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After No ICE Raids Sunday, Houston Immigrant Advocates Say Deportation Roundups Still A Threat

Immigrant families, advocates and lawyers are concerned about potential large-scale raids over the next few days.


Elizabeth Trovall/Houston Public Media
Advocates at the Houston Immigration Legal Services Collaborative return calls for the immigrant rights hotline during extended hours Sunday.

Houston was one of several cities on high alert Sunday, following threats of large-scale Immigration and Customs Enforcement (ICE) raids targeting immigrants with deportation orders.

But, as in most of the country, immigration authorities did not carry out large-scale raids.

The threat of immigration raids in Houston led lawyers, advocates and communities to take extra precautions Sunday. Local churches opened their doors, and an immigration rights hotline fielded calls for additional hours.

Andrea Guttin is the legal director for the Houston Immigration Legal Services Collaborative, which runs the hotline, and said her organization will remain on alert throughout the week.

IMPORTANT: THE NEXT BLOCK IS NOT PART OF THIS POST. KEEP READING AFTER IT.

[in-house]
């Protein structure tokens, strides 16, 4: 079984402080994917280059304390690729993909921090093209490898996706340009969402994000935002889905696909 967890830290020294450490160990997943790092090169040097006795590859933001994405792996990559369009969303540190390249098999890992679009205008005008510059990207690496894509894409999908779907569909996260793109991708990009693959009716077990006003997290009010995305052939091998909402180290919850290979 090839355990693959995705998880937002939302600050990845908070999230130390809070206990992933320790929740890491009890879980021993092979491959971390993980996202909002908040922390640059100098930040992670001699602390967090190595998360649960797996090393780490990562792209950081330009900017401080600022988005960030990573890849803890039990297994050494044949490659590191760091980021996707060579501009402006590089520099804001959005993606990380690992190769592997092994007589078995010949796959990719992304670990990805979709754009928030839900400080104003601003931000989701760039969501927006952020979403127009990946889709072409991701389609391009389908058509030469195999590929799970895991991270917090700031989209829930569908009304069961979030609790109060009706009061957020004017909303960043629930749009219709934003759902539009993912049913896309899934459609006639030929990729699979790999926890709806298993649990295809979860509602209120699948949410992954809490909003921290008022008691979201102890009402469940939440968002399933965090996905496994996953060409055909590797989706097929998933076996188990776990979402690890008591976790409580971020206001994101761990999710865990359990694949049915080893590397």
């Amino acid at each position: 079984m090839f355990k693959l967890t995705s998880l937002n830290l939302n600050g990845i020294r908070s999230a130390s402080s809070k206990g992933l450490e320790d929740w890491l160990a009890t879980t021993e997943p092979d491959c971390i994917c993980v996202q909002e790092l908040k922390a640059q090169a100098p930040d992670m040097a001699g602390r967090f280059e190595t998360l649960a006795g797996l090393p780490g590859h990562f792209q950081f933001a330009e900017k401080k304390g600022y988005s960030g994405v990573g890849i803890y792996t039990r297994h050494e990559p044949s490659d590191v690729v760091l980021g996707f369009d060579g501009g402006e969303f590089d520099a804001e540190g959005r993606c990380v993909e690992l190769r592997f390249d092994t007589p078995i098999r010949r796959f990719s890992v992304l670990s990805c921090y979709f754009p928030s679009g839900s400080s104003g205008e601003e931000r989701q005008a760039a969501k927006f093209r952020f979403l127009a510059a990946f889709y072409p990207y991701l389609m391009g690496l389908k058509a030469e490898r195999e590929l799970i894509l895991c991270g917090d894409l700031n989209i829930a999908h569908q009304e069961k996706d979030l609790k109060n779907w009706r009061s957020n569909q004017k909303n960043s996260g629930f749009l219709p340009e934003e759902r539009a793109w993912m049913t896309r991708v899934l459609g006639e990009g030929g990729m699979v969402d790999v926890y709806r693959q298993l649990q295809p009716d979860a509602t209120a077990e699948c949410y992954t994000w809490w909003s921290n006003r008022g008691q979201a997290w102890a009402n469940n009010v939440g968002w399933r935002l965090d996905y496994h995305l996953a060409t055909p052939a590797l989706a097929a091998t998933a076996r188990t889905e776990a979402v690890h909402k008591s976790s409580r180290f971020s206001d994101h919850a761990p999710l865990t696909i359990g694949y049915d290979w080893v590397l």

“The federal government said that they would conduct ICE raids from July 14th to July 18th, which is through this Thursday. We, as advocates, we’re prepared that it would be at any given time,” she said.

She said this uncertainty impacts not only organizations, but also the families that are taking extra precautions to avoid immigration authorities.

“The administration with regard to these raids has sort of had a couple false starts and advocates and communities have tried to respond and it's been a bit of a roller coaster in terms of our response and the community's concern,” Guttin said.

Fear of being caught up in an immigration raid often causes families to avoid leaving their homes or going to community spaces.

“I've had children come up to me at a forum saying ‘I'm afraid to go to school, I'm afraid to leave the house, I'm afraid to come home and find that my parents are gone.' And these are American children, U.S. born children, so it's creating havoc in our community,” Houston Police Chief Art Acevedo told CNN.